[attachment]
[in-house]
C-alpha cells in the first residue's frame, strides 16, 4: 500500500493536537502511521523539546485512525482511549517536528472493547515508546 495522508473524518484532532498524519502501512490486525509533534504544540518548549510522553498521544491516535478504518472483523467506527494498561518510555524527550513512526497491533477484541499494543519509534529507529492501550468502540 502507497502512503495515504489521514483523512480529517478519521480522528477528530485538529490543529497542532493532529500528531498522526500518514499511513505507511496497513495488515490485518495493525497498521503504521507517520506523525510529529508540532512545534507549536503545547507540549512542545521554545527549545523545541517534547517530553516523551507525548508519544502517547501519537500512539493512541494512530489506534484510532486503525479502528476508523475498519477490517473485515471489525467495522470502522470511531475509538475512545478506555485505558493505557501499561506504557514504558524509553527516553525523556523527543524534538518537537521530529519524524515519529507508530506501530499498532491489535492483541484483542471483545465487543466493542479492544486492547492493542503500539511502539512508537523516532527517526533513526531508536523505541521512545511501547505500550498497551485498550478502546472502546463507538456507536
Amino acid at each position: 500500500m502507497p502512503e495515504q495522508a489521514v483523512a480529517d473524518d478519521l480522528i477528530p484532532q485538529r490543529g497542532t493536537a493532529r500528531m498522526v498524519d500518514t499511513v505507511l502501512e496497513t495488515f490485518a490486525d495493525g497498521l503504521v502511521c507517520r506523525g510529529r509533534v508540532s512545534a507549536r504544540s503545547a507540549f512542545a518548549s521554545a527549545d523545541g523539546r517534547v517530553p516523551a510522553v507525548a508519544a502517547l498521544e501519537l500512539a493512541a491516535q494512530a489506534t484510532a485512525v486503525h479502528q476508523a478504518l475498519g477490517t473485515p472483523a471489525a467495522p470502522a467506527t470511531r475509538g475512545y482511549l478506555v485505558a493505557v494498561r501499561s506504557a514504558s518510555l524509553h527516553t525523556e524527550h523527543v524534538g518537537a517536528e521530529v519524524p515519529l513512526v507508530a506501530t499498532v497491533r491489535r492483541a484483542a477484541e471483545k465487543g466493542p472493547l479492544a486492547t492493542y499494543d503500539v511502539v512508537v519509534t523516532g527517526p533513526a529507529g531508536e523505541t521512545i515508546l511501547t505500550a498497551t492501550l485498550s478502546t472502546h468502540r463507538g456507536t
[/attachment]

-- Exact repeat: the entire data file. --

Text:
[in-house]
C-alpha cells in the first residue's frame, strides 16, 4: 500500500493536537502511521523539546485512525482511549517536528472493547515508546 495522508473524518484532532498524519502501512490486525509533534504544540518548549510522553498521544491516535478504518472483523467506527494498561518510555524527550513512526497491533477484541499494543519509534529507529492501550468502540 502507497502512503495515504489521514483523512480529517478519521480522528477528530485538529490543529497542532493532529500528531498522526500518514499511513505507511496497513495488515490485518495493525497498521503504521507517520506523525510529529508540532512545534507549536503545547507540549512542545521554545527549545523545541517534547517530553516523551507525548508519544502517547501519537500512539493512541494512530489506534484510532486503525479502528476508523475498519477490517473485515471489525467495522470502522470511531475509538475512545478506555485505558493505557501499561506504557514504558524509553527516553525523556523527543524534538518537537521530529519524524515519529507508530506501530499498532491489535492483541484483542471483545465487543466493542479492544486492547492493542503500539511502539512508537523516532527517526533513526531508536523505541521512545511501547505500550498497551485498550478502546472502546463507538456507536
Amino acid at each position: 500500500m502507497p502512503e495515504q495522508a489521514v483523512a480529517d473524518d478519521l480522528i477528530p484532532q485538529r490543529g497542532t493536537a493532529r500528531m498522526v498524519d500518514t499511513v505507511l502501512e496497513t495488515f490485518a490486525d495493525g497498521l503504521v502511521c507517520r506523525g510529529r509533534v508540532s512545534a507549536r504544540s503545547a507540549f512542545a518548549s521554545a527549545d523545541g523539546r517534547v517530553p516523551a510522553v507525548a508519544a502517547l498521544e501519537l500512539a493512541a491516535q494512530a489506534t484510532a485512525v486503525h479502528q476508523a478504518l475498519g477490517t473485515p472483523a471489525a467495522p470502522a467506527t470511531r475509538g475512545y482511549l478506555v485505558a493505557v494498561r501499561s506504557a514504558s518510555l524509553h527516553t525523556e524527550h523527543v524534538g518537537a517536528e521530529v519524524p515519529l513512526v507508530a506501530t499498532v497491533r491489535r492483541a484483542a477484541e471483545k465487543g466493542p472493547l479492544a486492547t492493542y499494543d503500539v511502539v512508537v519509534t523516532g527517526p533513526a529507529g531508536e523505541t521512545i515508546l511501547t505500550a498497551t492501550l485498550s478502546t472502546h468502540r463507538g456507536t